Postmodern horror.

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The Cabin in the Woods is an ultra-self-aware narrative. The purpose of the film is to break down the tropes of horror films, and to both lampoon and celebrate many of the genre’s trappings. Underlining the metanarrative is a deep skepticism about the role of humanity in the world and the cruelty we can inflict on one another. Now, don’t get me wrong; that deeper reading is quite minimal in the film.

Instead, we have five idiots (okay, they aren’t really idiots, but are instead subjected to brain diminishing gasses from an evil corporation) in a cabin in the woods. The cabin is actually a ritual site where sacrifices are made to a dark ancient one. The five teens must choose their own fate by touching or interfering with an object in the cabin’s cellar. They end up with zombie-torture-rednecks (or something like that).

The people running the show behind the scenes are the most interesting aspect. We as viewers are indicted with them as, we, too are awaiting the gory kills and cheap thrills. We do get those aplenty, particularly as all hell breaks loose in the final act. I wish the narrative would have gotten to the high amount of chaos a bit quicker. Despite their intentions, the film more or less operates as genre for the first half.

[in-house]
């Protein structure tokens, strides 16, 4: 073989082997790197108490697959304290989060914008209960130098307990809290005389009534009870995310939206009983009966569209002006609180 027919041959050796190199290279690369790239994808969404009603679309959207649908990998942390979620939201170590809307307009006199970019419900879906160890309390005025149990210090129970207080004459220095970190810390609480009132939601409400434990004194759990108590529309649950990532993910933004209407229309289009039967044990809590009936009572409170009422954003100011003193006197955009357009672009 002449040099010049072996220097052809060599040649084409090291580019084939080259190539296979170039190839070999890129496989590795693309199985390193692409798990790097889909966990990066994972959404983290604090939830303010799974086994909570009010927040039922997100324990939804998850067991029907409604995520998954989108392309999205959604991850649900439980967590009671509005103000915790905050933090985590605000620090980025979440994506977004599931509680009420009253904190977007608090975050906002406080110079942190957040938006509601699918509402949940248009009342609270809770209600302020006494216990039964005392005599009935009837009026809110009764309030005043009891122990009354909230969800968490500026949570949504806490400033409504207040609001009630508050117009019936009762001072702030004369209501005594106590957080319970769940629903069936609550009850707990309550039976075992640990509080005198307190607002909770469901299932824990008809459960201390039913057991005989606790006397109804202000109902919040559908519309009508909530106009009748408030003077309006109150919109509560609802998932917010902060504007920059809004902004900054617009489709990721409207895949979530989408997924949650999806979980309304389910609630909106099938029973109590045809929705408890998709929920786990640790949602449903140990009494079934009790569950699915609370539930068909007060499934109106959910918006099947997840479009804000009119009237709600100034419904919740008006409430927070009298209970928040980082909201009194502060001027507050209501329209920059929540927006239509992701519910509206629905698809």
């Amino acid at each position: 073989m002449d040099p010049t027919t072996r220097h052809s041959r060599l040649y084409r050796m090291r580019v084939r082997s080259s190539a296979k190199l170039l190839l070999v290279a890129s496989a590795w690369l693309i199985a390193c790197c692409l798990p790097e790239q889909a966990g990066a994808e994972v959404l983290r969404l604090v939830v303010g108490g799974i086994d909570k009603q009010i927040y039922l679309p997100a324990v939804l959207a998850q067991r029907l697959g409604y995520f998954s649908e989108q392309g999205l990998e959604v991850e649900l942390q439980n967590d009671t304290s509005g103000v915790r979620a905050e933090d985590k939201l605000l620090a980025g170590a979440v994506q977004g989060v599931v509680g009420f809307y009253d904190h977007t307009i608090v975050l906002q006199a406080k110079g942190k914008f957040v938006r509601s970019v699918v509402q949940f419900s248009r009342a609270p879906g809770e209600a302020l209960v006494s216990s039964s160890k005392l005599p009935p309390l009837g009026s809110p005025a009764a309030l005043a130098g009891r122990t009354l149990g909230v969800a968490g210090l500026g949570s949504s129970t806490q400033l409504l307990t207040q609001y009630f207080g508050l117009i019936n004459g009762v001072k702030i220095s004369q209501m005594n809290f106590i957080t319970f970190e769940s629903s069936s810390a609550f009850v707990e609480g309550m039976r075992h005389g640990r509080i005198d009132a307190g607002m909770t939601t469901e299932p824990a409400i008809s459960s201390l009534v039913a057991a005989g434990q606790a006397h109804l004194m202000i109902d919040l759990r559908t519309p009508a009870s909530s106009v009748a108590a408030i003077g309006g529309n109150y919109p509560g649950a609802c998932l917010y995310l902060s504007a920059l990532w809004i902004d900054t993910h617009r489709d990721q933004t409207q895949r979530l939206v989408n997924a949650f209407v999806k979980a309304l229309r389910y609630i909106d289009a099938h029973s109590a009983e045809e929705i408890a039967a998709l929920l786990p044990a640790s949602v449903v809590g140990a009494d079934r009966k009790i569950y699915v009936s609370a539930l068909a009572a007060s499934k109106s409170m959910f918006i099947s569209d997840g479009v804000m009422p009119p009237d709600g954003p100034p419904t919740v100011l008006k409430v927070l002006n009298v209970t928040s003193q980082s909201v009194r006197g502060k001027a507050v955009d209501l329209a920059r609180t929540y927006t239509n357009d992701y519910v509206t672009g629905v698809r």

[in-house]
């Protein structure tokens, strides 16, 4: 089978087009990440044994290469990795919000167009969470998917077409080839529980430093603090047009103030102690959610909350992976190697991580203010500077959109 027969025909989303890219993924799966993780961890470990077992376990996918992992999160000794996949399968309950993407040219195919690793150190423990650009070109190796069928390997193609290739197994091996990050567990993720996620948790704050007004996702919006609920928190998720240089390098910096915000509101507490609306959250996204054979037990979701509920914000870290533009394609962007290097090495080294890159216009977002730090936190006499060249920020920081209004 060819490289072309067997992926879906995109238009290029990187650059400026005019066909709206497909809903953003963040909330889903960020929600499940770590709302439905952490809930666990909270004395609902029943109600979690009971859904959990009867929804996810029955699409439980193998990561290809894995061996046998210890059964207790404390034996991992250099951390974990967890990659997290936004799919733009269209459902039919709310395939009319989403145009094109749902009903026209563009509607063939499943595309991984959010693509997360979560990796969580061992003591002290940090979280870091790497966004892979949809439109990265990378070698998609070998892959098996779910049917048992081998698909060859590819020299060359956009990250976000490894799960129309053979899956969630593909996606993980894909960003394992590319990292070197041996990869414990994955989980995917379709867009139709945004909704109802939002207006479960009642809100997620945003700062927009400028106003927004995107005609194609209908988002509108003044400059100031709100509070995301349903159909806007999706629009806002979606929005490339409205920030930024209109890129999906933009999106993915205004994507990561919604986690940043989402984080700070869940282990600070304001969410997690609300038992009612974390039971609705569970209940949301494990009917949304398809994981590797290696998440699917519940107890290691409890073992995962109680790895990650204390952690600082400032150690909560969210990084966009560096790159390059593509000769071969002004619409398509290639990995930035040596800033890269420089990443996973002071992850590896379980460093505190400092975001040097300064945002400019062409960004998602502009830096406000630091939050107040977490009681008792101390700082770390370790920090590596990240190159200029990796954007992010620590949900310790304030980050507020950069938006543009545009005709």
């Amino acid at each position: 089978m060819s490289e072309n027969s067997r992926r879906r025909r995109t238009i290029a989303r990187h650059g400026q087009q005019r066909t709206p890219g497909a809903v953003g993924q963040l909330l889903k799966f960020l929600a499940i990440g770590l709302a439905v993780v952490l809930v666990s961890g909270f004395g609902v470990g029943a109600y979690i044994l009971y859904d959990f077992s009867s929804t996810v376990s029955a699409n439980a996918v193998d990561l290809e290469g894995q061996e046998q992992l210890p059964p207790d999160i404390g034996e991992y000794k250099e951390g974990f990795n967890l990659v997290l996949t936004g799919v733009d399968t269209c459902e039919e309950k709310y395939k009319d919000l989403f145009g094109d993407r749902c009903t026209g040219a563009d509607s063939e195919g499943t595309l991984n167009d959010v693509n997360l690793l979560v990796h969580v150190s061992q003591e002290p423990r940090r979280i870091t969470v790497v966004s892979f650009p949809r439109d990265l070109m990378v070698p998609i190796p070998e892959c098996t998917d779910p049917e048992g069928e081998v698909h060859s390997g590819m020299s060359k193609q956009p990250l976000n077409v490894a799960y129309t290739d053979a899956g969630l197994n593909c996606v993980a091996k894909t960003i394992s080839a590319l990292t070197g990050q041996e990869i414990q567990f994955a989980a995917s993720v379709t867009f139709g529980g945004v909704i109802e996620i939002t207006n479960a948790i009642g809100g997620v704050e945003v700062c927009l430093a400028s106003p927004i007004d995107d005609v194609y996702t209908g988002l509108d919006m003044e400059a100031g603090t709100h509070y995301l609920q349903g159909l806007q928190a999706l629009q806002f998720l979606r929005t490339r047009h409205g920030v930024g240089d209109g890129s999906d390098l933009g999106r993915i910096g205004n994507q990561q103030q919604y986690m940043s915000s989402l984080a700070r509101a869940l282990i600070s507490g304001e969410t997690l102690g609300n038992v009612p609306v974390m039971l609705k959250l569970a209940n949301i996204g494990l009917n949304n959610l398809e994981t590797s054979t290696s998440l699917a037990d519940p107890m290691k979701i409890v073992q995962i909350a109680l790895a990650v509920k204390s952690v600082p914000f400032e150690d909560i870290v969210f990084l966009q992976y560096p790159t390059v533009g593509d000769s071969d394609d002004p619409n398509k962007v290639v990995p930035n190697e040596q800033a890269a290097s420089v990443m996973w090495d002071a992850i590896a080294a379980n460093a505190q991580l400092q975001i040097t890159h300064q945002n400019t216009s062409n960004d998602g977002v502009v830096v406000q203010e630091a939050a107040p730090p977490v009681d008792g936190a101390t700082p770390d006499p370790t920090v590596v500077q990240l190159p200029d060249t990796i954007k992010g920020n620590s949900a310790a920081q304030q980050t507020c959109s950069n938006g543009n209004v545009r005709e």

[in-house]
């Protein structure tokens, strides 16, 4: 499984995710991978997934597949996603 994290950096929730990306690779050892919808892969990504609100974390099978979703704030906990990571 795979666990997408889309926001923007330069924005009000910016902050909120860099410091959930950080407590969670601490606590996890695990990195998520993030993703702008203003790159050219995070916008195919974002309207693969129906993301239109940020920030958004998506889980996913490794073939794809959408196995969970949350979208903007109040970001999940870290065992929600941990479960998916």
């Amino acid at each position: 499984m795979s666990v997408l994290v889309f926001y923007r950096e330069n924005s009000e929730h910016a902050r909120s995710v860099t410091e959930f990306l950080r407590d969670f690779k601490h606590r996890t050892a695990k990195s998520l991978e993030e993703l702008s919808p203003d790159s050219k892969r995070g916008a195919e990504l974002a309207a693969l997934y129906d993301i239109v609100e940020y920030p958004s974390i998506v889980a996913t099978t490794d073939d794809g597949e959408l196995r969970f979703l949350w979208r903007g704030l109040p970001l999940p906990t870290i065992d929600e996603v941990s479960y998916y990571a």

I liked the film, but I tend to not like it as much as everyone else seems to. Something about the smugness of the writing seems a bit too self-congratulatory for me. Sure, it embraces the skepticism of postmodernism, and it does provide some smart commentary. Yet, at the end of the day, we are all relying on a burnout for our information. The filmmakers try to transcend the genre but still fall into many of the same predictable traps. I know some will say this is the point, and I am certain some of them are, but some are just corner-cutting writing.

Satire as a whole tends to irk me a bit, so this review might be too harsh to be agreeable to most. I would have liked the deconstruction of the narrative tropes to go further. Do something more than ending up in more or less the same place as so many narratives before. The film’s reach extends its grasp in some areas.

While this review might seem overly negative, it isn’t meant to be. There is a lot to enjoy here, particularly for a single viewing. There are some fun twists, and the spectacle will last as long as the movie runs. If you are like me, though, the film might leave you a little less than fully satisfied. 7/10

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